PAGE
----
The plaintiff then complained directly to the condominium association. The association and its management agent’s first response was that they sent the neighbor-resident a written letter requesting that they keep the smell of smoke contained. It is worth noting that the association did not have a written policy, Bylaw provision, rule or regulation that prohibited smoking inside one’s condo unit. Instead, the association and its residents long understood that smoking was permitted inside condominium units. After the association received another complaint from the plaintiff, the association hired a heating and cooling contractor and paid for the installation of a fresh-air system which drew in air from the outside, rather than from the basement, in the plaintiff’s unit. The association did this at no cost to the plaintiff.

While the installation of the fresh-air system in the plaintiff’s unit appeared to help and alleviate some of the odors, the plaintiff claimed that the smell and effects of the neighbor smoking in their unit persisted. In the plaintiff’s next move (prior to filing a complaint in a court of law) she submitted a Reasonable Accommodation Request to the association, asking them to prohibit smoking within her building. In response, the Association attempted to amend its bylaws to prohibit smoking, but the proposal failed. Even though the neighbors who were the main source of the plaintiff’s complaints had moved, the plaintiff still filed a lawsuit against the association and its management agent.

Plaintiff/Co-owner’s Lawsuit and Appeal

The crux of plaintiff’s lawsuit against the association was that the association had discriminated against her under the Fair Housing Act (and Michigan law) by refusing grant a reasonable accommodation request to ban smoking, which was claimed to be a detriment to the effects of plaintiff’s disability (i.e., cancer survivor, asthma and chemical sensitivities) and the ability to peacefully enjoy her use of the unit. The plaintiff also brought other claims relevant to condominium associations, notably asserting breach of several covenants within the association’s bylaws, and a private nuisance claim, which is also discussed below. First, we start with the plaintiff’s claim of discrimination under the Fair Housing Act.

In the trial court, both the plaintiff and defendants filed motions for summary judgment. The trial court granted the defendants’ motion for summary judgment, and in doing so, determined that the plaintiff’s request (to ban smoking within the condominium or her building) was not a reasonable accommodation as it would fundamentally alter the association’s already existing policy which allowed smoking. The plaintiff then filed an appeal to the Sixth Circuit Court of Appeals. As discussed below, the Sixth Circuit Court of Appeals affirmed the trial court’s decision to grant defendants’ motions for summary judgment and dismissing the lawsuit.

The Association did not unlawfully discriminate against the plaintiff under the Fair Housing Act by failing to ban smoking.

On appeal, the Sixth Circuit affirmed the trial court’s granting of summary judgment in favor of the association and its management agent. The Sixth Circuit held that the plaintiff’s “proposed smoking ban amounts to a “fundamental alteration” of the [a]ssociation’s smoking policy.”[4] The appeals court reasoned that the smoking-ban was not an accommodation or mere adjustment, but rather, an entire “rewrite” of the association’s policy.[5] More notable, because the association lacked any specific policy banning smoking and because there was a long-established understanding within the association that smoking was permitted, the Sixth Circuit further claimed that the plaintiff’s proposed ban “would intrude on the rights” or other co-owners.[6] The Sixth Circuit’s ruling relied on prior federal cases reviewing similar FHA claims and reasonable accommodations regarding smoking bans.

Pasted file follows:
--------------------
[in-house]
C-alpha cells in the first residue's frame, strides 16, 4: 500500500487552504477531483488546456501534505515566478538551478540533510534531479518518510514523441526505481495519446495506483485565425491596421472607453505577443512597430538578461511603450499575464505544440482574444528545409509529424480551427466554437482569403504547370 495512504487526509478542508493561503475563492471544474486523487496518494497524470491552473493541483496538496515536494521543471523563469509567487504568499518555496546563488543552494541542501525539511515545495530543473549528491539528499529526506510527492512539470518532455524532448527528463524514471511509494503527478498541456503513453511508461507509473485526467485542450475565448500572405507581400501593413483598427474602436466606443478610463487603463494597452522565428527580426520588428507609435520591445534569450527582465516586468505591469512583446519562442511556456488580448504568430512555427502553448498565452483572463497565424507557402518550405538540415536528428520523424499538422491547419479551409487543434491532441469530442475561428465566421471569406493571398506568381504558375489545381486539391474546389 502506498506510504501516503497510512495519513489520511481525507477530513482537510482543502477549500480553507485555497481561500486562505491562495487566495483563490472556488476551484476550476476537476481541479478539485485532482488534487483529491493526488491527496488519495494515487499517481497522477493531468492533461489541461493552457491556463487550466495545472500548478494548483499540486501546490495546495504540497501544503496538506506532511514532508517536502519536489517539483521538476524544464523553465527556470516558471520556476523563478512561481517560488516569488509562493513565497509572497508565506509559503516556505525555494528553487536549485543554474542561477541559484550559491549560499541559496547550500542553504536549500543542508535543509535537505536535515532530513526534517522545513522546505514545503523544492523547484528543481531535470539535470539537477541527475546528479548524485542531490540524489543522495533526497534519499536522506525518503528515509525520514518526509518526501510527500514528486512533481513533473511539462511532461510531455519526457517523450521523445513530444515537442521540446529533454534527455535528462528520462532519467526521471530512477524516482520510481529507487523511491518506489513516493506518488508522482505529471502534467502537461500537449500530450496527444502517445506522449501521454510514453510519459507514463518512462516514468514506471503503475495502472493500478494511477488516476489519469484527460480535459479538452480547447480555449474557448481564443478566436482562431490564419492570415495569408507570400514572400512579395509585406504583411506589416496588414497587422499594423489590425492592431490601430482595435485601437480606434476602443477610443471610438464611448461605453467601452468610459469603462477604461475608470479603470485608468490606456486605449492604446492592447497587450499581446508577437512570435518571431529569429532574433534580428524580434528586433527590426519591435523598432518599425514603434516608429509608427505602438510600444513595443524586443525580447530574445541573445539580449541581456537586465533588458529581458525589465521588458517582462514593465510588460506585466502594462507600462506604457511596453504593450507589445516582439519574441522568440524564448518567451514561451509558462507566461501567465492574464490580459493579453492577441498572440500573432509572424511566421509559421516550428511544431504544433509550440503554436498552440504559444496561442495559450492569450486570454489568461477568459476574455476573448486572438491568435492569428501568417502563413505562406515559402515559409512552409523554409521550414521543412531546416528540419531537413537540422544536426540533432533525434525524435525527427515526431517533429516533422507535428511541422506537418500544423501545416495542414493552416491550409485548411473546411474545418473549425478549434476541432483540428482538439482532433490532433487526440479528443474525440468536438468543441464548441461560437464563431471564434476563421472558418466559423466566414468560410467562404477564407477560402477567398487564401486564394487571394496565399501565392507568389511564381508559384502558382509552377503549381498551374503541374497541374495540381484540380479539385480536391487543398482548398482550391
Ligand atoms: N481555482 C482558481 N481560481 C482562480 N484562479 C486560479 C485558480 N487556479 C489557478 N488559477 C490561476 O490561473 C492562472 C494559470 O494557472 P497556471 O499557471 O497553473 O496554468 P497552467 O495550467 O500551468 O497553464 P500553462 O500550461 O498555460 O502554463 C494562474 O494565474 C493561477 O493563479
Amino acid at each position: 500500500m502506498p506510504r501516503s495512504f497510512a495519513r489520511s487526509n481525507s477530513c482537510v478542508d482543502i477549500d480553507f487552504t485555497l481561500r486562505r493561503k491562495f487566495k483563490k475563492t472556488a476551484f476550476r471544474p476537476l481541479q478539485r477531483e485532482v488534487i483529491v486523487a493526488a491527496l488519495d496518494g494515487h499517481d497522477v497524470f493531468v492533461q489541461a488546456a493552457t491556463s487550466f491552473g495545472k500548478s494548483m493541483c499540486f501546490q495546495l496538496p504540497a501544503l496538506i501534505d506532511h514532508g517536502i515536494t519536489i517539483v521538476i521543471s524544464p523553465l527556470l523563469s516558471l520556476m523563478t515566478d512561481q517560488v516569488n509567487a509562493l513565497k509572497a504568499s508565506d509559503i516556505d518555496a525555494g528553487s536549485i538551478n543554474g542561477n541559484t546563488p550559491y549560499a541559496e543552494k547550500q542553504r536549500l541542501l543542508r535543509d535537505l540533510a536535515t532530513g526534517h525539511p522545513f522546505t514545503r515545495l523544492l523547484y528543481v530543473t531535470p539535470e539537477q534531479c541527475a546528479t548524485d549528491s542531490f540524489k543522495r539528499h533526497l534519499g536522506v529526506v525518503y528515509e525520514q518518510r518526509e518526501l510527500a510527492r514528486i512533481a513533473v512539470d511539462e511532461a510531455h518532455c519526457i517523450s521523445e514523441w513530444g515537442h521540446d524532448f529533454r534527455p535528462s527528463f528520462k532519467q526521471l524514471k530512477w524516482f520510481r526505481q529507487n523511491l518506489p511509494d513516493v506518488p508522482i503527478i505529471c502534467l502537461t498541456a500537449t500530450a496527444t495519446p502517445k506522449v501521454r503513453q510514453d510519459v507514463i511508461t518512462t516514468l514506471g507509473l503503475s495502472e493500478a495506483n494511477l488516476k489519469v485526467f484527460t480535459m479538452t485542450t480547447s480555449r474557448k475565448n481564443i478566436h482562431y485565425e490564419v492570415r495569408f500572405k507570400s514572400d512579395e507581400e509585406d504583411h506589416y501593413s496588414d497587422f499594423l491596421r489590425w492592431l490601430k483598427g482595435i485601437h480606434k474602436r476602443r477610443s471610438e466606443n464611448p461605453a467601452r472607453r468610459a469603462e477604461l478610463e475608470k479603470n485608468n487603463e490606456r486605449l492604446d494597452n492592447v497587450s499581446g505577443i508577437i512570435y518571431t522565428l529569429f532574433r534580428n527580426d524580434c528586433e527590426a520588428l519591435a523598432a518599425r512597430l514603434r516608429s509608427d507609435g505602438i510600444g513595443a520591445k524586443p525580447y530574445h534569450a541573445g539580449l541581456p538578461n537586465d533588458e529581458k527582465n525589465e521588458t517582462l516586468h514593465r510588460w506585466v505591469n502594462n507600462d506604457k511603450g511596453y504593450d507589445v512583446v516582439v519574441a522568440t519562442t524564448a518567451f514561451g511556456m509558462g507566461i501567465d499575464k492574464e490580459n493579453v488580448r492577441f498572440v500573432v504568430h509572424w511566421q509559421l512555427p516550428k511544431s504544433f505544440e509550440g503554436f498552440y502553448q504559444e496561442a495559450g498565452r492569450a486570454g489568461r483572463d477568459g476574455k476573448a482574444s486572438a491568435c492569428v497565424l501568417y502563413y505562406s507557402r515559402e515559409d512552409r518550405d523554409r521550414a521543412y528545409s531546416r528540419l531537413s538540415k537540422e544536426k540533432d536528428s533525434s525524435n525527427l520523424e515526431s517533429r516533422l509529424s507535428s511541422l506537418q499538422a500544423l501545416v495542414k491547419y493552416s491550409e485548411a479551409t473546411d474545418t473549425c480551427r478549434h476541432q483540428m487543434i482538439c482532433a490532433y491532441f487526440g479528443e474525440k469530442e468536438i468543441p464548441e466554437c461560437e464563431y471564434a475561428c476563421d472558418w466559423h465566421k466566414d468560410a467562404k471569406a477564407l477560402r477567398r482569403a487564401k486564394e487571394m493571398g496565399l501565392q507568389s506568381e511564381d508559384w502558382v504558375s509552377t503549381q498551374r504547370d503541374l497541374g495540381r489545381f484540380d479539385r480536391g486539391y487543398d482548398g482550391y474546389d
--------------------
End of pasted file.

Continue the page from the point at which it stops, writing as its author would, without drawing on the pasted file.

Under the Fair Housing Act (hereafter, the “FHA”) (and its amendments)[7] it is unlawful to “discriminate against any person in the terms, conditions, or privileges of sale or rental of a dwelling, or in the provision of services or facilities in connection with such dwelling because of a handicap of’ that person.”[8] “Discrimination” also includes “a refusal to make reasonable accommodations in rules, policies, practices, or services when such accommodations may be necessary to afford such person equal opportunity to use and enjoy a dwelling.”[9] In order to state a prima facia case for discrimination under the FHA for refusing to grant a reasonable accommodation request, a plaintiff must first prove a number of elements.

While the FHA prohibits discrimination based on one’s race, color, religion, sex, national origin, familial status or disability, this case and article focuses on the “disability” class of claimants. From this, it follows that a plaintiff must first prove that he or she suffers from a handicap or disability. Next, the plaintiff must allege and show that the accommodations sought were “necessary.” Third, the plaintiff must prove that the request was a “reasonable accommodation.” The Sixth Circuit looked to each of these factors in its analysis of the plaintiff’s claims in Davis v. Echo Valley, et al. While little was offered by the plaintiff to prove the first element (i.e., showing of a disability or handicap), the Court’s ruling focused more on the second and third requirements (the “necessary” and “reasonableness” factors), rather than whether the plaintiff suffered from a disability or handicap.

Requests for reasonable accommodations must be “necessary.” The Sixth Circuit agreed with the trial court’s characterization that the plaintiff’s proposed smoking ban was not “necessary” to afford her the ability to use and enjoy her dwelling unit. In making that determination, the Sixth Circuit Court looked at the plaintiff’s ability to “use her condo for “several years” despite the [association’s pre-existing smoking policy]” in determining that plaintiff’s request was better couched as a request for “better opportunities” rather than a strict necessity in order to reside, live and enjoy her condo unit.[10] These facts proved it difficult for the plaintiff to show that the smoking ban was necessary to afford her the ability to use and enjoy the dwelling unit.